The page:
Causes & Transmission
Hand, foot, and mouth disease is caused by viruses that belong to the Enterovirus genus (group), which includes polioviruses, coxsackieviruses, echoviruses, and other enteroviruses:
- Coxsackievirus A16 is typically the most common cause of hand, foot, and mouth disease in the United States, but other coxsackieviruses can also cause the illness.
- Enterovirus 71 has also been associated with cases and outbreaks of hand, foot, and mouth disease, mostly in children in East and Southeast Asia. Less often, enterovirus 71 has been associated with severe disease, such as encephalitis.
- Several types of enteroviruses may be identified in outbreaks of hand, foot and mouth disease, but most of the time, only one or two enteroviruses are identified.
The viruses that cause hand, foot, and mouth disease can be found in an infected person’s
- nose and throat secretions (such as saliva, sputum, or nasal mucus)
- blister fluid
- feces (poop)
You can get exposed to the viruses that cause hand, foot, and mouth disease through
- close personal contact, such as hugging an infected person
- the air when an infected person coughs or sneezes
- contact with feces, such as changing diapers of an infected person, then touching your eyes, nose, or mouth before washing your hands
- contact with contaminated objects and surfaces, like touching a doorknob that has viruses on it, then touching your eyes, mouth, or nose before washing your hands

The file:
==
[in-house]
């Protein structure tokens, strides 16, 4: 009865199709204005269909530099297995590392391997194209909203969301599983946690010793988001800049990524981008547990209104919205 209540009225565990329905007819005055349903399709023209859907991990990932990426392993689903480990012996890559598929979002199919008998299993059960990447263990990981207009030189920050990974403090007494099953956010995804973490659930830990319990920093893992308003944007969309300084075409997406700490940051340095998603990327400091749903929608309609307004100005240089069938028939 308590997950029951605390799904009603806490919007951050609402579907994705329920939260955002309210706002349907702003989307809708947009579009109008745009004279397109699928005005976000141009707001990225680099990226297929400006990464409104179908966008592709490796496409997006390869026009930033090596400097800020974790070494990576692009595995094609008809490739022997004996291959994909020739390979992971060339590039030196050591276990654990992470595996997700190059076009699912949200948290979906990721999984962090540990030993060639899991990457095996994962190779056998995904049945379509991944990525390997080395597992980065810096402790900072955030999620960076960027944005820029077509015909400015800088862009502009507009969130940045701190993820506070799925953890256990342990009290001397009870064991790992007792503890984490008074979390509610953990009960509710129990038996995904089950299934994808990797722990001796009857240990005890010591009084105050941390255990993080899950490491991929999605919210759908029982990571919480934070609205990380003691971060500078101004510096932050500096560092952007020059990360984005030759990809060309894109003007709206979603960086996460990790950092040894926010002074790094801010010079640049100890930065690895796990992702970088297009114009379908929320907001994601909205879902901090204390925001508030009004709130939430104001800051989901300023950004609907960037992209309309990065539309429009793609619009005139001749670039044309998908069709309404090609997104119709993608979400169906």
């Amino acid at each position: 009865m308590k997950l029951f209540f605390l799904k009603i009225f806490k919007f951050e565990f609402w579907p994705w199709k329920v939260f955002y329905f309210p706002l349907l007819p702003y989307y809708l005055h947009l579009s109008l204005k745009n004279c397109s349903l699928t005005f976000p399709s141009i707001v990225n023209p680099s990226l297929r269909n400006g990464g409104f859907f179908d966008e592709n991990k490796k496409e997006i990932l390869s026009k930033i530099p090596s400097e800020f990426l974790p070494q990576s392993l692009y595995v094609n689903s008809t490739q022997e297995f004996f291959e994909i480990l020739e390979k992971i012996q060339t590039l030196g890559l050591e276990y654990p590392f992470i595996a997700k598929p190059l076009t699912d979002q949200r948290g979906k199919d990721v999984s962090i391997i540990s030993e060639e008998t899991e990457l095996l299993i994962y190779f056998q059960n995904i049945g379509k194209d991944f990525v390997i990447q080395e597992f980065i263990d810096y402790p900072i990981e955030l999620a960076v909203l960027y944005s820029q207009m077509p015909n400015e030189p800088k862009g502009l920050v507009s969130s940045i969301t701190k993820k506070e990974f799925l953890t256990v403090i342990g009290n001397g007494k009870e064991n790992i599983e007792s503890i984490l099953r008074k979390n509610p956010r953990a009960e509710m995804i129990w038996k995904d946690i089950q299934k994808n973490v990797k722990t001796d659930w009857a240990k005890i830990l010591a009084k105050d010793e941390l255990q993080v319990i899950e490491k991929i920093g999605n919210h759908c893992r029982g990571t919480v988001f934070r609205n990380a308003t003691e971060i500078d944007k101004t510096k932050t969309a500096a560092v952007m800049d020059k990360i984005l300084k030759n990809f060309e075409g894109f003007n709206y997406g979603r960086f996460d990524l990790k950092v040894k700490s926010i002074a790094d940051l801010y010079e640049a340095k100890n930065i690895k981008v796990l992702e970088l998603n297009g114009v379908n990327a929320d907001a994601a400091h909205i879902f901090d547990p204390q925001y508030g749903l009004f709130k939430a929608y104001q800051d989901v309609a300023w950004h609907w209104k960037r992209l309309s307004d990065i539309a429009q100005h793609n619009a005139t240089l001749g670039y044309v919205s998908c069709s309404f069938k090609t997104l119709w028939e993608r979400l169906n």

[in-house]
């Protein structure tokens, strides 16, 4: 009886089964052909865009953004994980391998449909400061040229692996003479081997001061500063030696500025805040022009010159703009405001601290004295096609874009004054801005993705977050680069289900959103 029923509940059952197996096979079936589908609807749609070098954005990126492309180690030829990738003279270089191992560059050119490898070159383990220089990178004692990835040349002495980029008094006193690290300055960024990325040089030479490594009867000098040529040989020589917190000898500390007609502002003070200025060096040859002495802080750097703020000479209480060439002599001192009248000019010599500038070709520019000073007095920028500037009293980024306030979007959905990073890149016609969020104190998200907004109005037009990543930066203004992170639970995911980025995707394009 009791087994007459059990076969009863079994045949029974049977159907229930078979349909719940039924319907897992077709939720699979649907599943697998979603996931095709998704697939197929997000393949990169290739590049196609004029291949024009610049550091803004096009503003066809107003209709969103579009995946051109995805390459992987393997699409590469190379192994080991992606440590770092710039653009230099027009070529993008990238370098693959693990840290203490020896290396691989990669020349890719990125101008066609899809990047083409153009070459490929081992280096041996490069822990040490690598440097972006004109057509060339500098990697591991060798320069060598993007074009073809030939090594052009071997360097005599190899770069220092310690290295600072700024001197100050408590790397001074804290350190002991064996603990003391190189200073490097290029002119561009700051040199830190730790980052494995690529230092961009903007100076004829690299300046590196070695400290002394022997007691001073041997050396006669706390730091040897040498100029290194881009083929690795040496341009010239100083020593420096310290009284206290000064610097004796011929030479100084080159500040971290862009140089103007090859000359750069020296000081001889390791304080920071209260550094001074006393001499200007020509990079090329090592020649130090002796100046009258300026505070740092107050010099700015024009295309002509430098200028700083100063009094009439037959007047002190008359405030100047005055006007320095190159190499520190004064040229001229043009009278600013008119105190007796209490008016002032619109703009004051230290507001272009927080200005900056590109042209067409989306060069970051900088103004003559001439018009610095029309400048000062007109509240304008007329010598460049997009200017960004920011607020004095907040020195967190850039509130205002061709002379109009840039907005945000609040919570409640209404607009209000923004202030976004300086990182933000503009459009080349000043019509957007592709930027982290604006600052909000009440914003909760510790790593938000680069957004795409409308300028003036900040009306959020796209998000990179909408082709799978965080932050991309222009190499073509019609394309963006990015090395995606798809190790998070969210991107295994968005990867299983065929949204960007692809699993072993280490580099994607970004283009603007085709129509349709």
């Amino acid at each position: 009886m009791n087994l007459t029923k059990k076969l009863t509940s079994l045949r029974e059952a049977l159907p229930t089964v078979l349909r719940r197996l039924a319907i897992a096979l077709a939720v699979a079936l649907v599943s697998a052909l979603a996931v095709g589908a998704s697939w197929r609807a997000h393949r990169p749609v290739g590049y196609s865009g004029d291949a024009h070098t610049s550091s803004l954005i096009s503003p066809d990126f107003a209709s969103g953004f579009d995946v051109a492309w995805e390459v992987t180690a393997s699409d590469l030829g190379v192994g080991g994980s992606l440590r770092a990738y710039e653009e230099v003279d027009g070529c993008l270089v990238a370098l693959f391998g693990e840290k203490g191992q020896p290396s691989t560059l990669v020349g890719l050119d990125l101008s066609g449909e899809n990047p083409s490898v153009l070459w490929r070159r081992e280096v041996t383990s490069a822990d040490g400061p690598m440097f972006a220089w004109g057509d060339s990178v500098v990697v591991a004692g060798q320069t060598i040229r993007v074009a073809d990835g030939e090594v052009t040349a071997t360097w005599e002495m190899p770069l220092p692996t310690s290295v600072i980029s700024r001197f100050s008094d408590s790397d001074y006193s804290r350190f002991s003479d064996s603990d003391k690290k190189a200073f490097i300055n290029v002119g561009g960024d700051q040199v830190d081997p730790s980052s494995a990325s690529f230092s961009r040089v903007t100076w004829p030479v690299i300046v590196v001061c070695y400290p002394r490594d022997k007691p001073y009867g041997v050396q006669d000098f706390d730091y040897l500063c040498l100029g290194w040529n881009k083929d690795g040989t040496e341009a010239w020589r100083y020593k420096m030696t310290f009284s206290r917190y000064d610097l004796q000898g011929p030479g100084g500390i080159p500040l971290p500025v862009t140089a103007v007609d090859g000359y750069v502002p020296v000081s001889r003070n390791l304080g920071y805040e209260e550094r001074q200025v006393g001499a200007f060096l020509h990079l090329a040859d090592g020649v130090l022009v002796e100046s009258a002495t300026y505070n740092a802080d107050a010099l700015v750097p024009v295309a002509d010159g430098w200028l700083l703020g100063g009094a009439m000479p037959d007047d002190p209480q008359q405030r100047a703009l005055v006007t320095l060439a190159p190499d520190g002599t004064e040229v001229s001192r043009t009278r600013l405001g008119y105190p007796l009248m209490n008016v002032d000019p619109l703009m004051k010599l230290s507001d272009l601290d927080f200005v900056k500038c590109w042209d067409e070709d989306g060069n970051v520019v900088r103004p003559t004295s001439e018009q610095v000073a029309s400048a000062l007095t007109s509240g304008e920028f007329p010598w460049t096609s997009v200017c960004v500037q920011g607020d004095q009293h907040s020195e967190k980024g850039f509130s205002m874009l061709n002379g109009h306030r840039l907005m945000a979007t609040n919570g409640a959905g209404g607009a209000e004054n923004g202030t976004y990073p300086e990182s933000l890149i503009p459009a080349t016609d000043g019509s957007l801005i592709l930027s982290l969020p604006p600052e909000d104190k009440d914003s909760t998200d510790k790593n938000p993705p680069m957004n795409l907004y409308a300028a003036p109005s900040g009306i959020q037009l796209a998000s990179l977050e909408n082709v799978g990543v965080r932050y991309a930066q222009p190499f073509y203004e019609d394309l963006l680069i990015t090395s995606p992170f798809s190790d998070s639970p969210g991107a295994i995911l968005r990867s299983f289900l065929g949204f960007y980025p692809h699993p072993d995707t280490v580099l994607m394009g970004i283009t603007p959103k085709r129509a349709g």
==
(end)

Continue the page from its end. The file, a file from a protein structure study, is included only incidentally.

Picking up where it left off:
It is also possible to get infected with the viruses that cause hand, foot, and mouth disease if you swallow recreational water, such as water in swimming pools. However, this is not very common. This can happen if the water is not properly treated with chlorine and becomes contaminated with feces from a person who has hand, foot, and mouth disease.
Generally, a person with hand, foot, and mouth disease is most contagious during the first week of illness. People can sometimes be contagious for days or weeks after symptoms go away. Some people, especially adults, may become infected and not develop any symptoms, but they can still spread the virus to others. This is why people should always try to maintain good hygiene, such as frequent handwashing, so they can minimize their chance of spreading or getting infections.
You should stay home while you are sick with hand, foot, and mouth disease. Talk with your healthcare provider if you are not sure when you should return to work or school. The same applies to children returning to daycare.
Hand, foot, and mouth disease is not transmitted to or from pets or other animals.